In true Swiss style, Switzerland’s wines are high quality and very highly priced!
Made to exacting standards, hand-picked grapes and also due to the high cost of living itself in Switzerland, all contribute to the vast production costs.
The Swiss love their own wines, and demand far outstrips production.
Importing of foreign wines is also limited by law thus promoting their own wines. However, this is now starting to open up so a small percentage of Swiss wines are now being exported to balance this out. But, unfortunately (due to the reasons I mentioned before), their prices are very high relative to the common market so are not hugely popular. This is a shame.
There are a huge variety of styles of wine produced in Switzerland. This is mainly due to many International grape varieties and regional speciality grapes growing alongside eachother.
Also, there are a vast array of vineyard sites which affect the wine’s style (‘terroir’ concept). For example, some are steep vineyards that are so steep that they need rails to transport the grapes up the side! Then there are other vineyard sites below mountains and others next to spectacular, vast lakes which reflect the sunlight onto the vines to assist ripening. So you can imagine the many different styles of wine that are produced!
Switzerland is landlocked geographically, between France, Germany and Italy. Each bordering area speaks that particular language e.g. next to France they speak French and so on.
Also, their vineyards reflect this association by the grapes which they grow, for example in the region (called a ‘canton’) that neighbours Germany, they grow the speciality German grape Müller-Thürgau.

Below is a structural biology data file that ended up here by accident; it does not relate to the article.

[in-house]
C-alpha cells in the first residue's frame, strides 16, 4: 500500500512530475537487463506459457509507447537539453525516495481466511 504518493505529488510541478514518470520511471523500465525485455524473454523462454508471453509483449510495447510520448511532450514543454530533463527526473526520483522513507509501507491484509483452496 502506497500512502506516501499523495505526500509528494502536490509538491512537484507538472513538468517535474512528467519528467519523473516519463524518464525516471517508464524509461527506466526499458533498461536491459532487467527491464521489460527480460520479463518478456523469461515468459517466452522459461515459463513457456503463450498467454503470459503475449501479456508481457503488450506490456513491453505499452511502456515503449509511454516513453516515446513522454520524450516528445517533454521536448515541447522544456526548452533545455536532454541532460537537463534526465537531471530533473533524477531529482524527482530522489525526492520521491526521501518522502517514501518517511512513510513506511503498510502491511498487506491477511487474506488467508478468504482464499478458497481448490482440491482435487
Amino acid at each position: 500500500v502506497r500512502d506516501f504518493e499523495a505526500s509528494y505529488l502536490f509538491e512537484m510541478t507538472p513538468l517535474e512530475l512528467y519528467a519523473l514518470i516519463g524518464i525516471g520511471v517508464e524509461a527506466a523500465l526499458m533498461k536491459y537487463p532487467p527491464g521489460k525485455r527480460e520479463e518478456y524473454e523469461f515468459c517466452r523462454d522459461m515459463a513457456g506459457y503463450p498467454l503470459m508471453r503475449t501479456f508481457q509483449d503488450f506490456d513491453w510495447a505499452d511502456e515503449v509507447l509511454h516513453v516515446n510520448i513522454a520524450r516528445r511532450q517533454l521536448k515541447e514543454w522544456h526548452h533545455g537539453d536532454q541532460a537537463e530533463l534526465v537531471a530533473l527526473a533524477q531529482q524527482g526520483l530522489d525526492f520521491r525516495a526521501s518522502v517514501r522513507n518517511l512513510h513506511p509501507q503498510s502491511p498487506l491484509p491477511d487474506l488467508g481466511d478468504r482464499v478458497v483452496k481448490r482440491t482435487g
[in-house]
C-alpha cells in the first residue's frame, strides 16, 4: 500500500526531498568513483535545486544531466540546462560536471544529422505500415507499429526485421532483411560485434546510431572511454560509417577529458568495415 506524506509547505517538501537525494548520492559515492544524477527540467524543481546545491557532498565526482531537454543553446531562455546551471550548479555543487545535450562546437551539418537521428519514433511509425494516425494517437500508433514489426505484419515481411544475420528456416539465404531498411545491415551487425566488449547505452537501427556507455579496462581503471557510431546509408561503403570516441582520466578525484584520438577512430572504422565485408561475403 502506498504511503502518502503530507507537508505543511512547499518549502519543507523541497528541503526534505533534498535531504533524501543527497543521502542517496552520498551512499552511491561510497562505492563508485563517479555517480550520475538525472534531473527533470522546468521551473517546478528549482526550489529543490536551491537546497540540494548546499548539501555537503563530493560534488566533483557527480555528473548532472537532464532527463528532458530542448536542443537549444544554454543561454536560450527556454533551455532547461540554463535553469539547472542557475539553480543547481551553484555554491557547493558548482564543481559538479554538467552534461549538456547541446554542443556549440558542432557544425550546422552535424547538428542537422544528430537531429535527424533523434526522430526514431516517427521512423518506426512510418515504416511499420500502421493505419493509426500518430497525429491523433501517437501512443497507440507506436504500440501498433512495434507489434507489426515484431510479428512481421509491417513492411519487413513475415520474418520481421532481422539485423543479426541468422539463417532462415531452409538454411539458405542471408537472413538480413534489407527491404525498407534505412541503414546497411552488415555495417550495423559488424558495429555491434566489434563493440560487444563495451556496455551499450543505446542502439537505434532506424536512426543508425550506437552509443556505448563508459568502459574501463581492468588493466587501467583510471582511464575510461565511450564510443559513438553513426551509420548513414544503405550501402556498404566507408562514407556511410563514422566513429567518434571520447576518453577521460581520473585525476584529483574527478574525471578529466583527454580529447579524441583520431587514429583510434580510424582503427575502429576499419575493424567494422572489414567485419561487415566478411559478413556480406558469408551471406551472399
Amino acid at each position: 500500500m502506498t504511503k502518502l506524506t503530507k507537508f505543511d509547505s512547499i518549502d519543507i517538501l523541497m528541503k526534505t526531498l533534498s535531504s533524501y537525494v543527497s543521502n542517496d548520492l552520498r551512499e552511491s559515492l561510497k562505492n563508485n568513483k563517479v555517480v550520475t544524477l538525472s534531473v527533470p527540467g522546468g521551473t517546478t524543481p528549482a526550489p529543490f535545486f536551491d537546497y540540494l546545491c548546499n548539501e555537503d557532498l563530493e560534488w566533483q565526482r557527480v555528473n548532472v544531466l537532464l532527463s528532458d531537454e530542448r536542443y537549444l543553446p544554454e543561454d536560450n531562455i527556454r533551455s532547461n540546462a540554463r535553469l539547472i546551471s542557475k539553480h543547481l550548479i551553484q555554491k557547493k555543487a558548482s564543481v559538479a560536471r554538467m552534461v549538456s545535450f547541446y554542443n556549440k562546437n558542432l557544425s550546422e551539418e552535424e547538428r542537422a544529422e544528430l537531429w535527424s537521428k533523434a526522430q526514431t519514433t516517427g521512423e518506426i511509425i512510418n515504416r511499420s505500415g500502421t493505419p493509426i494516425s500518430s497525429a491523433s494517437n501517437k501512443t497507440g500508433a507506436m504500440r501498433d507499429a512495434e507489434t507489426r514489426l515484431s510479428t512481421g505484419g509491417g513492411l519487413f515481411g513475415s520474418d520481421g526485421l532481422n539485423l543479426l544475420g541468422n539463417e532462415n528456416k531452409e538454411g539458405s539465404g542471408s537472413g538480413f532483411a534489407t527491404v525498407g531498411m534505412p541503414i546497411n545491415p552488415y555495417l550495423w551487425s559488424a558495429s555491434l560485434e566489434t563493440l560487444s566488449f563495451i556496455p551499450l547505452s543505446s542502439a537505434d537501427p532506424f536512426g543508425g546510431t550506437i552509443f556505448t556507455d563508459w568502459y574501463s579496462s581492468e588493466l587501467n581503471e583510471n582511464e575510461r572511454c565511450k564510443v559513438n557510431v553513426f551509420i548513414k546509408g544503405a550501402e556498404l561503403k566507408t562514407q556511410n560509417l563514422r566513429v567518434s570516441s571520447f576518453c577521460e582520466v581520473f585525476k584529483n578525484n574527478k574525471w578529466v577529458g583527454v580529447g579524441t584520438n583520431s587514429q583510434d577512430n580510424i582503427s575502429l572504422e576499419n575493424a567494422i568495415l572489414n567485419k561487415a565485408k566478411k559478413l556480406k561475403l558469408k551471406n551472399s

Even though Swiss wines are highly priced, please do try them if you get the opportunity. Not only do they have their own unique style and incredible quality, but many inspired winemakers are also experimenting and gaining reputations for discerning wines made from International grape varieties which cannot be made that way elsewhere in the world. They have their own distinctive expressions.
- Neutral, un-oaked mineral flavoured whites
- Light, strawberry jam flavoured reds to velvety blackberry ones
- Chasselas (most widely grown)
- Müller-Thürgau (whites)
- Pinot Noir
- Other Regional varieties
- Dôle (blend of Pinot Noir and Gamay)
- Oeil-de Perdrix (Pinot Noir)
- Gialdi (Merlot)
- Chasselas, particularly from the French canton (area)
- Vin de Glacier (Sherry like and a very rare wine)
- Calamin and Dezaley area crus e.g. Clos de Abbayes and Clos des Moines. These are specially designated areas of the Chasselas grape and are of incredible quality but are very, very, expensive!